Most of us know the traditional way to study medicine; go to medical school after college, study hard, and complete a residency. Partially because of the medical field's new emphasis on empathetic, well-rounded medical students and physicians, programs that once seemed to be on the fringe are gaining in popularity not only among premedical students, but also among medical schools and hospitals.
The medical establishment has increasingly adopted the mindset that physicians should be trained not only in the bread-and-butter sciences, but also in effective communication with patients. Specialized programs have been developed to allow premeds to pursue other disciplines, or paths in medical education, with the understanding that they will most likely be accepted to medical school or residency.
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Some of these programs include:
• The Mount Sinai School of Medicine Humanities and Medicine (HuMed) program: One of the more established programs in the United States, the Humanities and Medicine Early Acceptance Program, has trained premedical and medical students in a wide array of disciplines since its founding in 1987.
The program embraces the influence of humanities, and other fields, in the practice of medicine. In keeping with that philosophy, the program requirements state that applicants are not permitted to take the MCAT. Students in their sophomore year of college typically apply to the program.
Perhaps because of its unusual focus, the program is competitive. During the last application cycle, only about 5 percent of applicants was accepted. The program places minimal emphasis on science courses during an applicant's undergraduate years, which is in line with studies that have shown that these students perform just as well overall as medical students who had taken the traditional path in their studies.
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• The Texas Tech University Health Sciences Center F-MAT Family Medicine Accelerated Track: Though schools in Canada, such as the University of Calgary, have offered similar options in the past, Texas Tech became one of the first U.S. medical schools to establish a three-year, accelerated M.D. program for students interested in primary care. The program, which was approved by the Liaison Committee on Medical Education in 2010, abbreviates the M.D. curriculum for students who have already decided to pursue careers in primary care. It is based on the view that the fourth year of medical school is typically a low yield for primary care specialties.
Another benefit of the F-MAT program is that enrolled students receive at least one year of scholarship support, in addition to one year of savings in student loan debt due to the accelerated pace.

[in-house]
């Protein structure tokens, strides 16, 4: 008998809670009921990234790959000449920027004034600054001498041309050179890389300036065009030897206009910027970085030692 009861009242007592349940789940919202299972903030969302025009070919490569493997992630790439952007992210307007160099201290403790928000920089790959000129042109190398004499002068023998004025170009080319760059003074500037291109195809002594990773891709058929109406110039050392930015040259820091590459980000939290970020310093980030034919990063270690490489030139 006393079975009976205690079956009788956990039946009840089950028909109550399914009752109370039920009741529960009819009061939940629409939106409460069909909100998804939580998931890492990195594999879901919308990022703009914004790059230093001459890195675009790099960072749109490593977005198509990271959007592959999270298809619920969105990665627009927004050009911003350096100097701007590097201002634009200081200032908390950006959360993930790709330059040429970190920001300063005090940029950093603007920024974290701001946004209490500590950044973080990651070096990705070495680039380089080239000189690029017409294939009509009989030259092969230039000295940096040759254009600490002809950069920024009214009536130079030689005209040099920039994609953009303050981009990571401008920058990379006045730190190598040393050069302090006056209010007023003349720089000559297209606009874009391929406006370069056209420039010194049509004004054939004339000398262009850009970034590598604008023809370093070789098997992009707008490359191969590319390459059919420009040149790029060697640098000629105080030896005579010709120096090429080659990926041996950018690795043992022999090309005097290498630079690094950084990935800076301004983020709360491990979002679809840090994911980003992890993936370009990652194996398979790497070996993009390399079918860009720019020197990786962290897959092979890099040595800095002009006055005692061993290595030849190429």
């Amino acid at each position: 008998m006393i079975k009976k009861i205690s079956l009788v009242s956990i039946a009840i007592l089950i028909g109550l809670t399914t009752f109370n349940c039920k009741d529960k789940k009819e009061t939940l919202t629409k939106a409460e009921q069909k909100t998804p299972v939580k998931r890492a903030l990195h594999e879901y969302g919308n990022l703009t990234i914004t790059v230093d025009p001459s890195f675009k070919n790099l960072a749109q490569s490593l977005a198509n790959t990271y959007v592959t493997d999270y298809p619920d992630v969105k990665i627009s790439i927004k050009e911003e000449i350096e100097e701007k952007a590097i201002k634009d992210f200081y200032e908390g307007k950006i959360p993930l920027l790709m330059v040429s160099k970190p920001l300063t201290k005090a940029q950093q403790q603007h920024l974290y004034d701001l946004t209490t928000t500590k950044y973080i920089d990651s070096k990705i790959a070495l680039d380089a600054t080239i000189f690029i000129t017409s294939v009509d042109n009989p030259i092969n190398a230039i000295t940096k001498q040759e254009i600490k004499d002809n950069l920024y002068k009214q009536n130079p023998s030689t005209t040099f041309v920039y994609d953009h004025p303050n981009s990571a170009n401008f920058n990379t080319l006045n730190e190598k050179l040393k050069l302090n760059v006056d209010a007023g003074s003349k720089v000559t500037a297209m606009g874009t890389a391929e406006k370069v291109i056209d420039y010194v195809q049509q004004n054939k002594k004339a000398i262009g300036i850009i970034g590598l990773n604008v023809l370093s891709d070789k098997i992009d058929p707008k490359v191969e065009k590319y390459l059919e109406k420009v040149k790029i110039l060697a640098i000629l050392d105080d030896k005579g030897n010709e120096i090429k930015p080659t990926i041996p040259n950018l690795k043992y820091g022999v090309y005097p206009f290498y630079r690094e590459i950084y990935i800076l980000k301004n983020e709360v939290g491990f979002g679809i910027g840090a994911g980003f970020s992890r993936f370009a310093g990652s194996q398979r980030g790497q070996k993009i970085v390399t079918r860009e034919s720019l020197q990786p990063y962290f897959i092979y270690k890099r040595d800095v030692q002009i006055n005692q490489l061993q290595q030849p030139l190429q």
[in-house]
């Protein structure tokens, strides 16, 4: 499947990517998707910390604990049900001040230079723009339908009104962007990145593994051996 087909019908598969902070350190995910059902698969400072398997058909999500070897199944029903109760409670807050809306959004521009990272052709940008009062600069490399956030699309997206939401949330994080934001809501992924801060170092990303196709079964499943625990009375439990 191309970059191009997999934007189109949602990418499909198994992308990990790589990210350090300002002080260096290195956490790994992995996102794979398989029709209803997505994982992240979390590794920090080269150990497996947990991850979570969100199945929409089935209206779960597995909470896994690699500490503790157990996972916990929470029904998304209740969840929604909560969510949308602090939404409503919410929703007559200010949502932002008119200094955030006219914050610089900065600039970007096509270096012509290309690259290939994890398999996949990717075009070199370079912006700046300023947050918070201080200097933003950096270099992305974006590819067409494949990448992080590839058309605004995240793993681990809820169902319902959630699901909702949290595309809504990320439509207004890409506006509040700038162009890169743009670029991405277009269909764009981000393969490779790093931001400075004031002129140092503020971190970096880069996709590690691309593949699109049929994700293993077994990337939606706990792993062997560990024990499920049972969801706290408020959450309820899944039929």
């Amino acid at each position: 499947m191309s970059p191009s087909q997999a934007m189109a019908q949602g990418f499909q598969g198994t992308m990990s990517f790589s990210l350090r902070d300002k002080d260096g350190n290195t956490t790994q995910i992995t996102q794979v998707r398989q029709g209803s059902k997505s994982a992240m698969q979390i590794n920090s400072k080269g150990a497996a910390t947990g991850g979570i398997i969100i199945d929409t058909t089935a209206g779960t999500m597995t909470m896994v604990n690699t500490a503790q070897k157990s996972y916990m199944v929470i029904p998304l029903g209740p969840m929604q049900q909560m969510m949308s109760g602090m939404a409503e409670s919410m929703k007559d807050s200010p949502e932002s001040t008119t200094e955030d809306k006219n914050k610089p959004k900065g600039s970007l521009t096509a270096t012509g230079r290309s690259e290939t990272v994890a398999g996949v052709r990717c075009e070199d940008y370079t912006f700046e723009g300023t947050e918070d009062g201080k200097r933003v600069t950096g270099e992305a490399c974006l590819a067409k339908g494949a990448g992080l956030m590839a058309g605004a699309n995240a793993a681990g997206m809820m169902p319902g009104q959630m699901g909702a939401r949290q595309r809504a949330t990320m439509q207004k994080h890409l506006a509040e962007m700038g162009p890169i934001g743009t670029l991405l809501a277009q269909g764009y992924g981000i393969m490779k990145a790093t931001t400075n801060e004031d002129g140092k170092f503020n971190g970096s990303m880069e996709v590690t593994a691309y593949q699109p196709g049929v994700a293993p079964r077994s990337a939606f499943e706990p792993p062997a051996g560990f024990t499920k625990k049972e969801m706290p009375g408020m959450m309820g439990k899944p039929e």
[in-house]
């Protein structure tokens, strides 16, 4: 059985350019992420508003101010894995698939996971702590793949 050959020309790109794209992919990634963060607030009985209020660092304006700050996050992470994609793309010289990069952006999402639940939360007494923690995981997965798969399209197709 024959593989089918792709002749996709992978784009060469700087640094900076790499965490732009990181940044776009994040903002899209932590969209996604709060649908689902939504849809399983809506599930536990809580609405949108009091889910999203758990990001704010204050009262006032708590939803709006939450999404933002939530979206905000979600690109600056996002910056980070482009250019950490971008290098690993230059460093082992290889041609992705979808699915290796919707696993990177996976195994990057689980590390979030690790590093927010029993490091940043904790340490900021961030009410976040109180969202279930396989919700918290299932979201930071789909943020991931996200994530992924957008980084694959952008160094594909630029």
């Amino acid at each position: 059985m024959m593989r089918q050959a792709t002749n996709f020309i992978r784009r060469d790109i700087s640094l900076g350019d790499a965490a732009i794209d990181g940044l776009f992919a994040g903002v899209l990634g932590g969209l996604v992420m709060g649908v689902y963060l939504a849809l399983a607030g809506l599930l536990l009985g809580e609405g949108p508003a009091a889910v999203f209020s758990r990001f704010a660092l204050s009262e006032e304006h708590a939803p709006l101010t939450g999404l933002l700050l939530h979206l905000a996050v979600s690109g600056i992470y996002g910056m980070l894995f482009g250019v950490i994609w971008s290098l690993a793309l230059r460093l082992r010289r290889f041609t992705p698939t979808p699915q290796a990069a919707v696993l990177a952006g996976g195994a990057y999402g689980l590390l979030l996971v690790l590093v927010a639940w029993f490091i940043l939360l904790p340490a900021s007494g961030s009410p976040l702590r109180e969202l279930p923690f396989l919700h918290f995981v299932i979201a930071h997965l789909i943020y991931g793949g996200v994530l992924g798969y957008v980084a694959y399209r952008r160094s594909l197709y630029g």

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Some international programs also offer the potential for a unique path to an M.D. that offers a combination of U.S. and international experiences.
• University of Queensland, Australia: The University of Queensland has established a program that combines studies on its campus in Australia with the potential for clinical experiences at the Ochsner Health System in New Orleans called the UQ-Ochsner Partnership Program.
The program not only creates opportunities for Australian students, but it also reserves an additional 120 places for U.S. citizens and permanent residents. For this program, you will need to have completed, or be in the process of completing, a bachelor's degree. Typically, medical schools in Commonwealth countries, such as the United Kingdom, admit medical students as soon as they graduate from high school.
• Weill Cornell Medical College at Cornell University in Qatar: For those who want an M.D. with the same admissions requirements as Cornell University, and with the experience of having clinical rotations in Doha (and possibly in Dubai, Abu Dhabi, or Manama expected in the near future), the Weill Cornell Medical College in Qatar may be a good international alternative.
Cornell also offers a premedical program that allows applicants to be reviewed separately for the medical school program. Arabic is not required.
As some schools enhance and diversify their student bodies and their clinical opportunities, more schools will probably offer variants of the above programs. Knowing what is available is key to making the best decision possible for your academic future.
Ibrahim Busnaina, M.D. is a graduate of the University of Pennsylvania School of Medicine and coauthor of "Examkrackers' How to Get Into Medical School." He has been consulting with prospective medical school applicants, with a special focus on minority and other nontraditional candidates, since 2006.